Town of Creston. (Photo by Kelsey Yates)

Town of Creston. (Photo by Kelsey Yates)

Council Comments: Embracing the Arts

‘Art enriches public spaces, and most importantly, is accessible to everyone.’

By Councillor Joanna Wilson

I believe our lively arts scene is key to the ambience that attracts new families, businesses, and tourism to our community.

In the 1990s, I became aware of the newly formed “Art Walk” scene in our neighbouring cities of Sandpoint, Idaho and Nelson, B.C.

It was inspiring to walk down their streets and see the creations of local artists on sidewalks and business venues. My love of photography led me to join the Nelson Art Walk.

In 1995, I co-founded a similar Art Walk in my hometown of Creston, with about 20 artists initially interested in participating. A member of the Creston Valley Arts Council became co-coordinator, helping to locate enough venues downtown. With signage and posters, the local artists were given a visible presence in the downtown area.

By 2000, Art Walk had evolved to Art Drive, which involved artists on the East Shore. To get businesses including restaurants on board, I attended a Kootenay Lake Chamber of Commerce meeting and spoke to 15 business members about the vision of giving local artists on a public place to show their work. At its peak, there were over 60 venues and up to 80 artists involved from Yahk to Riondel.

I believe it was the success of Art Walk/Drive that led to many local art galleries being established, which still flourish today.

The Alfoldy Gallery, which predates Art Drive, was the first of its kind, and remains a model of a working art gallery drawing local and tourist clientele.

Art enriches public spaces, and most importantly, is accessible to everyone.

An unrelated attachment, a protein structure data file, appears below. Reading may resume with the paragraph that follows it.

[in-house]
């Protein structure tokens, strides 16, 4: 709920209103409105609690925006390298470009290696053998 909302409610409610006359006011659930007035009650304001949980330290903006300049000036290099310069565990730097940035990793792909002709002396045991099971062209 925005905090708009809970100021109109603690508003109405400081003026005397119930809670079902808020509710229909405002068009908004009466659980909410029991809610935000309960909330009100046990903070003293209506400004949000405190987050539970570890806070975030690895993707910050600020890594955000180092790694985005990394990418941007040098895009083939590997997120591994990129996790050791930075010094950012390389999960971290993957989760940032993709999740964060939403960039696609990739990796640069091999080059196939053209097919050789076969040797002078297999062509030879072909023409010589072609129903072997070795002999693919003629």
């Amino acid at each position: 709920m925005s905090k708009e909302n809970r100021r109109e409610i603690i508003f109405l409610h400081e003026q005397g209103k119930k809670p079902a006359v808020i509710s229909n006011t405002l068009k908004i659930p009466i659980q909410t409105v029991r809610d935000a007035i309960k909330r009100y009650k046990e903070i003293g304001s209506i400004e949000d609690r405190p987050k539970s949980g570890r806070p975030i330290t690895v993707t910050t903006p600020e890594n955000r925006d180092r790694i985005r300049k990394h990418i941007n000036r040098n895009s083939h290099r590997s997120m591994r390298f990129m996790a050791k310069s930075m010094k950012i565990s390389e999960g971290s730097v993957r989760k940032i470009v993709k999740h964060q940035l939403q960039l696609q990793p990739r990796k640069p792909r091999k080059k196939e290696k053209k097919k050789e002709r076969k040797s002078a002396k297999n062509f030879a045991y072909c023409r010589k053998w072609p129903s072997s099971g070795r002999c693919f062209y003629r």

During my time as councillor, public art has enlarged its scope through the formation of Creston Valley Public Art Connection Society. Examples of public art can be seen in our parks, in the downtown, and in front of Town Hall, such as the donkey named “Bad Hair Day” in front of the Creston Valley Bakery.

A new sculpture is acquired annually, to continue contribution to the visible arts in Creston. In 2021, two new sculptures were purchased from the Castlegar Art Walk and installed at Millennium Park – “Steampunk Owl” and “Salmon Dance”.

Over the last several decades, Creston has also developed a new culture in the performing arts. In the 1980s, the community became involved in establishing the new school theatre, by raising funds for a grand piano and “state of the art” lighting and sound equipment. The enthusiasm of the townspeople and financial contributions from the Town of Creston and the Regional District of Central Kootenay hastened the process.

Now that Creston has a place for concerts, a lively theatrical scene has flourished along with choral societies, such as the Creston Community Band and Creston Valley Music Teachers Association.

Children were encouraged to become part of the arts scene through Focus On Youth, which is a non-competitive festival that serves as a valuable part of their education and cultural awareness.

At the Kootenay River Secondary School theatre, classes would perform in a variety of genres, including piano, strings, vocals, guitar, and other instruments, as well as dance, gymnastics, drama, and even juggling.

In the present day, the performing arts continue with public health orders in place. For example, Footlighters Theatre Society is running rehearsals for their next production. Also, the Creston Concert Society continues to have showings, albeit with smaller audiences requiring vaccine passports at the door.

There are many groups offering opportunities for community involvement in the arts. The Creston Valley Arts Council, which operates on a volunteer basis, celebrated its 50th anniversary in 2019.

More recently, Creston ArtSpace Collective has emerged, featuring a large art studio and community meeting work space, centrally located off Highway 3 in downtown Creston. It is becoming “home” to many visual artists, a writer’s collective, musicians, photographers, and film makers. Visit their website artspacecreston.com to learn more and join “meaningful conversations about art”.

Coun. Joanna Wilson has served with the Town of Creston since 2005, following three years as a School District 8 trustee.

Town councillor Joanna Wilson. (Submitted)

Town councillor Joanna Wilson. (Submitted)

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